Misinformation surrounding a plan to reduce traffic in the city of Oxford, England, is the latest example of how three years after the onset of COVID-19, anti-vaxxers and anti-maskers have seamlessly transitioned into climate change denial, and how this message is proliferating not just in Europe, but now in the U.S. as well.
The Oxford plan, which aims to cut down on daytime traffic and greenhouse gas emissions from cars, has been conflated with a broader “15-minute city” urban planning concept, which calls for communities where necessities are within walking/biking distance. The plan recently made headlines when right-wing media influencers presented it as one component of the sprawling “Great Reset” conspiracy theory, saying its goal is to lock down residents and essentially turn cities into open-air prisons. Backlash, led in part by climate change denier Jordan Peterson, was so severe that academics and politicians who support the plan or the related idea of a 15-minute city got death threats.
What is a 15-minute city?
In a nutshell, the concept of the 15-minute city is that life’s necessities such as schools and grocery stores should be just a short walk or bike ride away. According to Carlos Moreno, an urban planning professor who helped lay out the plan in Paris, cities should be “designed so that we can live, work and thrive in them without having to constantly commute elsewhere.” The goal is to foster healthier habits and stronger social relationships between neighbors by prioritizing green space, accessibility, and safety for human bodies, bikes, and public transportation, rather than cars.
The City of Oxford is implementing a separate strategy, Local Plan 2040, to help achieve these goals. But that’s not what has drawn so much attention in the media.
The traffic plan approved by the Oxford County Council which triggered backlash is meant to reduce commuting time and greenhouse gas emissions from excess traffic. According to a fact check from the Associated Press: “Oxfordshire has approved a plan to put ‘traffic filters’ on some main roads, restricting drivers’ access during daytime hours and freeing up space for buses, cyclists and pedestrians. But car owners can apply for daylong permits to bypass the new rules, and many other vehicles are exempt. All parts of the county will remain accessible by car, officials said.”
Right-wing opposition to the 15-minute city has been firmly rooted in COVID conspiracy theories
Despite what is actually happening in Oxford, right-wing influencers have painted the plan as a thin veneer for controlling every aspect of residents’ movement with the goal of preventing them from owning cars or leaving town at all. According to DeSmog, in 2022 in England, COVID-19 conspiracy theorist David Fleming, along with figures tied to climate denial think tank Global Warming Policy Foundation, created a group to oppose the plan and spread false claims via leaflets to Oxford residents. One founding signatory was Del Bigtree, a U.S. filmmaker and founder of the Informed Consent Action Network, an anti-vaccine group.
The seeds for the conspiracy theory to take root in the U.S. were planted back in April 2020. Frequent Fox News guest and climate change denier Steve Milloy warned of an impending “climate lockdown” and the idea proliferated, with figures like Laura Ingraham and Alex Jones claiming in 2021 that COVID-19 lockdowns were conditioning the public for even more stringent mandates in the name of climate change.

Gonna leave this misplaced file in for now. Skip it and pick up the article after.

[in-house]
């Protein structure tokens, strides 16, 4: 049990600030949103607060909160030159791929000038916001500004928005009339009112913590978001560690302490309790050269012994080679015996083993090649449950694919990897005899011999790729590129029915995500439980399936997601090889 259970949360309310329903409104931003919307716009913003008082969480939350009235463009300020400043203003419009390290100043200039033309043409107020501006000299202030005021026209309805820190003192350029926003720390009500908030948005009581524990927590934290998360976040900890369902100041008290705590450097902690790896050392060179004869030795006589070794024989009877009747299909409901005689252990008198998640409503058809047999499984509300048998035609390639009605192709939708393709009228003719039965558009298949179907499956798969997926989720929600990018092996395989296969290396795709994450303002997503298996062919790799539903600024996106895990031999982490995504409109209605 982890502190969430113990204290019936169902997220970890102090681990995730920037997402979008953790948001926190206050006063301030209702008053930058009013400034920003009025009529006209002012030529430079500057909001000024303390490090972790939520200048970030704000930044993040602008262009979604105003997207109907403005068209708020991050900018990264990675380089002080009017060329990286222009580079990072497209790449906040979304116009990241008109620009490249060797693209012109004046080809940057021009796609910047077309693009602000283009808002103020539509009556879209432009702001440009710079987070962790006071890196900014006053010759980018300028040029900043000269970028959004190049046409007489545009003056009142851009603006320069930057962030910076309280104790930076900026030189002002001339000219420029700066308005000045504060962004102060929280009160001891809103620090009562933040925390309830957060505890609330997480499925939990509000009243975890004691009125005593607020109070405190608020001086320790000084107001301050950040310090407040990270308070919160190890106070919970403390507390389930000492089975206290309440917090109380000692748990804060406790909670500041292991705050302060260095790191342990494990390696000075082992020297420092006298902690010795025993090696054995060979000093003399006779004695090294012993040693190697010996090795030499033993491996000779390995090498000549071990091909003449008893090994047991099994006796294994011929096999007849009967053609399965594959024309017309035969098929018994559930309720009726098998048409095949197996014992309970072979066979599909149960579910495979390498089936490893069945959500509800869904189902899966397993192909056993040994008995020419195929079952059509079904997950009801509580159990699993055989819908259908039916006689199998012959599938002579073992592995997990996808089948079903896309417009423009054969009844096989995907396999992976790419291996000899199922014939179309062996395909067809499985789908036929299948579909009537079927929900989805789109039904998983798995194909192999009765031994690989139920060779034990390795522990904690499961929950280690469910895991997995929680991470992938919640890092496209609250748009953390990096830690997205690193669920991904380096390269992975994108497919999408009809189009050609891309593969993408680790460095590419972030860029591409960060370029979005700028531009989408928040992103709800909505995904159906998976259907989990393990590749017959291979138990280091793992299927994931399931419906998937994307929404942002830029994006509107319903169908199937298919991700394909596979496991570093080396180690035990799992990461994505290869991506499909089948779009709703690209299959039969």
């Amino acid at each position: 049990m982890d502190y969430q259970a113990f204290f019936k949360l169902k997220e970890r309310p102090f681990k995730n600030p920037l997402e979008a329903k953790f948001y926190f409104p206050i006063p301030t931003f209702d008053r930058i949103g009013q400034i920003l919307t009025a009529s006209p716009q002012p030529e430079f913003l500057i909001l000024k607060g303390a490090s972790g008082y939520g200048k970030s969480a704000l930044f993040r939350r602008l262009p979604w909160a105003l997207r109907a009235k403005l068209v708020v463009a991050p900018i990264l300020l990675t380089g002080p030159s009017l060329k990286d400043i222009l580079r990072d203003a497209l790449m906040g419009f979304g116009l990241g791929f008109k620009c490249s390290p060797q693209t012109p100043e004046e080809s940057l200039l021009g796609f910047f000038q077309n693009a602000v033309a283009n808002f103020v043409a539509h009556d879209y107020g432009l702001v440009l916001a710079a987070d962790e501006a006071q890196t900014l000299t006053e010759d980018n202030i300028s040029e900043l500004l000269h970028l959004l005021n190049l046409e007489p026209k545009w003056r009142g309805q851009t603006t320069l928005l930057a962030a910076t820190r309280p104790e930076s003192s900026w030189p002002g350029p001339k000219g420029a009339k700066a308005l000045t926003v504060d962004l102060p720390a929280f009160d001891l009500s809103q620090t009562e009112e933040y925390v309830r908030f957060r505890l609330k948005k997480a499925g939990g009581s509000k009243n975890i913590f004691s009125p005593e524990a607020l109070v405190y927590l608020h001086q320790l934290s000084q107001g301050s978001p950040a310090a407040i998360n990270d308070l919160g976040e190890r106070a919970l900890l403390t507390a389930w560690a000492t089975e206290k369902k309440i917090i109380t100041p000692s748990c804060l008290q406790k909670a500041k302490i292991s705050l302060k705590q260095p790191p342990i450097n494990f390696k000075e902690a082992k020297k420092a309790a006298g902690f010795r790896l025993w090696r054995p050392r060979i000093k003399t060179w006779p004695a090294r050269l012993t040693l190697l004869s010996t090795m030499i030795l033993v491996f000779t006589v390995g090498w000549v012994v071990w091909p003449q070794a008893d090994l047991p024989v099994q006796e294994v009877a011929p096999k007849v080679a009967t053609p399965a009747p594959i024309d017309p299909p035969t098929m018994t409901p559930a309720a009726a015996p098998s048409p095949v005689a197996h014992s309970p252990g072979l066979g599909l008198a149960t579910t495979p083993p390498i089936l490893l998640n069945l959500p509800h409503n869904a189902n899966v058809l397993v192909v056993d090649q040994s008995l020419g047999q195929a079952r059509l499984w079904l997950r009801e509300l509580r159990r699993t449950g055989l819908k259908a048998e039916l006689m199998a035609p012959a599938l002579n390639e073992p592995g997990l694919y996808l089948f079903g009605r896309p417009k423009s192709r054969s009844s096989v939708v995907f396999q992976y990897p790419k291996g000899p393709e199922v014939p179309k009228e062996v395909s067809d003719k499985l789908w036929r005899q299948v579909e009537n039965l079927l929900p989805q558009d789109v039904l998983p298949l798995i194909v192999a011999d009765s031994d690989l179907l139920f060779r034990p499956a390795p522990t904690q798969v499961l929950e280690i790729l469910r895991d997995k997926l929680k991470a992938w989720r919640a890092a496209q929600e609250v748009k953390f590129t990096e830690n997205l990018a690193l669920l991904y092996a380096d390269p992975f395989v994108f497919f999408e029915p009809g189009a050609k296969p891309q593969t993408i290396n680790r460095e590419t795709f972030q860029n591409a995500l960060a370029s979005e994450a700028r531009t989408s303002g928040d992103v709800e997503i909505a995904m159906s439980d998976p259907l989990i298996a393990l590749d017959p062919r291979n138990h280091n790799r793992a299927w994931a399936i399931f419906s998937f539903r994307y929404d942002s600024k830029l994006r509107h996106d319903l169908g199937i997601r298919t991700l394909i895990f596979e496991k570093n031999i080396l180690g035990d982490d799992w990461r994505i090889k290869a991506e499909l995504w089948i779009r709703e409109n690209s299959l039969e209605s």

15-minute city fearmongering comes to the US
The ideas driving the 15-minute city are not new. New urbanism and public transit enthusiasts have been gaining traction on social media as Gen Zers and millennials lament their childhood confinement to suburbs that felt unnavigable and isolating. For years, but especially post-pandemic, cities across the globe have prioritized walkability and mixed-use development.
Right-wing media are working hard to maintain the status quo in part through elaborate conspiracy theories about 15-minute cities or anything seemingly related. Right-wing media figures including Australian anti-lockdown campaigner Bernie Spofforth, Turning Point USA contributor Drew Hernandez, and Swedish climate change denier Peter Imanuelsen have insisted they are being spearheaded by The World Economic Forum. In truth, the WEF has mixed things to say about the concept.
Right-wing culture warrior James Lindsay, said in a March 7 segment on One America News’ Morning News with Stephanie Myers that 15-minute cities are a means of “more social control.” He went on to say that they would lead to “new kinds of car non-ownership subscription borrowed models, kind of like Uber, but with no owner. All these things going, so that you don't have freedom of movement” before falsely claiming that in Oxford, “you can only leave your zone so many days a year” and “absolutely no vehicle that emits any kind of ah, you know, I guess CO2 or whatever was allowed to drive during certain hours.”
In the same segment, OAN's Monica Paige again suggested that residents of 15-minute cities would be allocated 100 passes per year permitting them to leave their designated zones. In reality, Oxford drivers will always be able to get wherever they want using alternate routes, as only some roads will have traffic filters. Both Paige and Lindsay are misleadingly referencing the fact that local residents will have to apply for 100 day-long permits per year, where they can use any road at any time of the day free of charge.